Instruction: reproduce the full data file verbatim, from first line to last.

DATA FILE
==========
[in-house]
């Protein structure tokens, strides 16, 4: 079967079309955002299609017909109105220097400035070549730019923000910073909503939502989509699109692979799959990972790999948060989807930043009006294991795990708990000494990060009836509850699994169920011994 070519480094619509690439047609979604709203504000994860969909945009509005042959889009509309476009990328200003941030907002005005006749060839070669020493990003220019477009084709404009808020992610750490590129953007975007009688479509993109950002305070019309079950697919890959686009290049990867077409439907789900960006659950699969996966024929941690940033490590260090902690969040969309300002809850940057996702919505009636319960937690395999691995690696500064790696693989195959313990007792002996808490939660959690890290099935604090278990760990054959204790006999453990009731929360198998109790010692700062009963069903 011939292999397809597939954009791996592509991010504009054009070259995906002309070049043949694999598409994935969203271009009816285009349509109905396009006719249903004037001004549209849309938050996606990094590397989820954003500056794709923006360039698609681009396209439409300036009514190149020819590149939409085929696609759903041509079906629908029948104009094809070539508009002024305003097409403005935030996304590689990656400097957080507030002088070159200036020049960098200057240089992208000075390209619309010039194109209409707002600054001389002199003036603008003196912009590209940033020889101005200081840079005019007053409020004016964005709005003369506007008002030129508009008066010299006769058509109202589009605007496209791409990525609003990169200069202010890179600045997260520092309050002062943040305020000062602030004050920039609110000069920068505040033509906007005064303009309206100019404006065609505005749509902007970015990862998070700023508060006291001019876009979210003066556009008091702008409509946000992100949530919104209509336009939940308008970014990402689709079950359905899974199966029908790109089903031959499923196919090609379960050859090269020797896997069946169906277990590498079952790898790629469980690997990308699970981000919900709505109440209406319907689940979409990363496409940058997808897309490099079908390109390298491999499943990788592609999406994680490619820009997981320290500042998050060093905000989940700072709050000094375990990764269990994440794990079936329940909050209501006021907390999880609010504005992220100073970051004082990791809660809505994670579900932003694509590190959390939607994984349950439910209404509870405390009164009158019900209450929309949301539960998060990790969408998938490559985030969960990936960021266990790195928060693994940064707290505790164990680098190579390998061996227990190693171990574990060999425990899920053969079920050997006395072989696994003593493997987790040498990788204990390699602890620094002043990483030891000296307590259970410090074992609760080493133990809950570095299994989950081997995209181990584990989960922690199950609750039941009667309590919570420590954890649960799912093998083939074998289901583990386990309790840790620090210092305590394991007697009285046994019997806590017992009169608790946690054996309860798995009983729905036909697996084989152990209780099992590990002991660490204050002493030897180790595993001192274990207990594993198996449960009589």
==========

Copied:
[in-house]
């Protein structure tokens, strides 16, 4: 079967079309955002299609017909109105220097400035070549730019923000910073909503939502989509699109692979799959990972790999948060989807930043009006294991795990708990000494990060009836509850699994169920011994 070519480094619509690439047609979604709203504000994860969909945009509005042959889009509309476009990328200003941030907002005005006749060839070669020493990003220019477009084709404009808020992610750490590129953007975007009688479509993109950002305070019309079950697919890959686009290049990867077409439907789900960006659950699969996966024929941690940033490590260090902690969040969309300002809850940057996702919505009636319960937690395999691995690696500064790696693989195959313990007792002996808490939660959690890290099935604090278990760990054959204790006999453990009731929360198998109790010692700062009963069903 011939292999397809597939954009791996592509991010504009054009070259995906002309070049043949694999598409994935969203271009009816285009349509109905396009006719249903004037001004549209849309938050996606990094590397989820954003500056794709923006360039698609681009396209439409300036009514190149020819590149939409085929696609759903041509079906629908029948104009094809070539508009002024305003097409403005935030996304590689990656400097957080507030002088070159200036020049960098200057240089992208000075390209619309010039194109209409707002600054001389002199003036603008003196912009590209940033020889101005200081840079005019007053409020004016964005709005003369506007008002030129508009008066010299006769058509109202589009605007496209791409990525609003990169200069202010890179600045997260520092309050002062943040305020000062602030004050920039609110000069920068505040033509906007005064303009309206100019404006065609505005749509902007970015990862998070700023508060006291001019876009979210003066556009008091702008409509946000992100949530919104209509336009939940308008970014990402689709079950359905899974199966029908790109089903031959499923196919090609379960050859090269020797896997069946169906277990590498079952790898790629469980690997990308699970981000919900709505109440209406319907689940979409990363496409940058997808897309490099079908390109390298491999499943990788592609999406994680490619820009997981320290500042998050060093905000989940700072709050000094375990990764269990994440794990079936329940909050209501006021907390999880609010504005992220100073970051004082990791809660809505994670579900932003694509590190959390939607994984349950439910209404509870405390009164009158019900209450929309949301539960998060990790969408998938490559985030969960990936960021266990790195928060693994940064707290505790164990680098190579390998061996227990190693171990574990060999425990899920053969079920050997006395072989696994003593493997987790040498990788204990390699602890620094002043990483030891000296307590259970410090074992609760080493133990809950570095299994989950081997995209181990584990989960922690199950609750039941009667309590919570420590954890649960799912093998083939074998289901583990386990309790840790620090210092305590394991007697009285046994019997806590017992009169608790946690054996309860798995009983729905036909697996084989152990209780099992590990002991660490204050002493030897180790595993001192274990207990594993198996449960009589």